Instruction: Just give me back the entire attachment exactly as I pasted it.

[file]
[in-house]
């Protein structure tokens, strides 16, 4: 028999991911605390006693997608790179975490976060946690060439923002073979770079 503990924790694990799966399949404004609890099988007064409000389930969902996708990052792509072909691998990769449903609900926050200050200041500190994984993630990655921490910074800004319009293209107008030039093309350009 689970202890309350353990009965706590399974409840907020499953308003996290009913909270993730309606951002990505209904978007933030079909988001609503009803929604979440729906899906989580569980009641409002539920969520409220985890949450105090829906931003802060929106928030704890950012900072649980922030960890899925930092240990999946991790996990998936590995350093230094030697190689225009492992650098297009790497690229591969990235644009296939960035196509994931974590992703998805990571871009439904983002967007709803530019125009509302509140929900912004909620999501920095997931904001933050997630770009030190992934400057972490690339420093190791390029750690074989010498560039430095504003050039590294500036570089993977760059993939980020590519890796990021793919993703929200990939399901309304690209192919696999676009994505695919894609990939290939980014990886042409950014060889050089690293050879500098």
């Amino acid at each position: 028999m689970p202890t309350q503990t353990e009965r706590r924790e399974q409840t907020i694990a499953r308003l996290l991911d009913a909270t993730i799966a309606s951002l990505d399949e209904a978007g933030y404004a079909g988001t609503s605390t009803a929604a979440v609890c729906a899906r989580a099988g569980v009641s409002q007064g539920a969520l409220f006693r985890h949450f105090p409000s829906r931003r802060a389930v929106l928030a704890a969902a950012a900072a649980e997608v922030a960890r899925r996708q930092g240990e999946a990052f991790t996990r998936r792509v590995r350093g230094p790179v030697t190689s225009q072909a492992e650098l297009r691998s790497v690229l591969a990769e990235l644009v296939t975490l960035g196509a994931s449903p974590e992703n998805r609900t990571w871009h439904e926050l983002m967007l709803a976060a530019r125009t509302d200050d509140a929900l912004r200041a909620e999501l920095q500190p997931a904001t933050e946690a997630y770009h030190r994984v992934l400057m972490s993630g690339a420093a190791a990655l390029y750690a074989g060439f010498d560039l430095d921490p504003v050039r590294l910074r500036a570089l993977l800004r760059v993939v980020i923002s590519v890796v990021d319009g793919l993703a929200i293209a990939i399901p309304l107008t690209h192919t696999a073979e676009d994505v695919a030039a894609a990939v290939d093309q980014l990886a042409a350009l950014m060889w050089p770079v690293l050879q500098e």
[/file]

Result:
[in-house]
């Protein structure tokens, strides 16, 4: 028999991911605390006693997608790179975490976060946690060439923002073979770079 503990924790694990799966399949404004609890099988007064409000389930969902996708990052792509072909691998990769449903609900926050200050200041500190994984993630990655921490910074800004319009293209107008030039093309350009 689970202890309350353990009965706590399974409840907020499953308003996290009913909270993730309606951002990505209904978007933030079909988001609503009803929604979440729906899906989580569980009641409002539920969520409220985890949450105090829906931003802060929106928030704890950012900072649980922030960890899925930092240990999946991790996990998936590995350093230094030697190689225009492992650098297009790497690229591969990235644009296939960035196509994931974590992703998805990571871009439904983002967007709803530019125009509302509140929900912004909620999501920095997931904001933050997630770009030190992934400057972490690339420093190791390029750690074989010498560039430095504003050039590294500036570089993977760059993939980020590519890796990021793919993703929200990939399901309304690209192919696999676009994505695919894609990939290939980014990886042409950014060889050089690293050879500098």
């Amino acid at each position: 028999m689970p202890t309350q503990t353990e009965r706590r924790e399974q409840t907020i694990a499953r308003l996290l991911d009913a909270t993730i799966a309606s951002l990505d399949e209904a978007g933030y404004a079909g988001t609503s605390t009803a929604a979440v609890c729906a899906r989580a099988g569980v009641s409002q007064g539920a969520l409220f006693r985890h949450f105090p409000s829906r931003r802060a389930v929106l928030a704890a969902a950012a900072a649980e997608v922030a960890r899925r996708q930092g240990e999946a990052f991790t996990r998936r792509v590995r350093g230094p790179v030697t190689s225009q072909a492992e650098l297009r691998s790497v690229l591969a990769e990235l644009v296939t975490l960035g196509a994931s449903p974590e992703n998805r609900t990571w871009h439904e926050l983002m967007l709803a976060a530019r125009t509302d200050d509140a929900l912004r200041a909620e999501l920095q500190p997931a904001t933050e946690a997630y770009h030190r994984v992934l400057m972490s993630g690339a420093a190791a990655l390029y750690a074989g060439f010498d560039l430095d921490p504003v050039r590294l910074r500036a570089l993977l800004r760059v993939v980020i923002s590519v890796v990021d319009g793919l993703a929200i293209a990939i399901p309304l107008t690209h192919t696999a073979e676009d994505v695919a030039a894609a990939v290939d093309q980014l990886a042409a350009l950014m060889w050089p770079v690293l050879q500098e």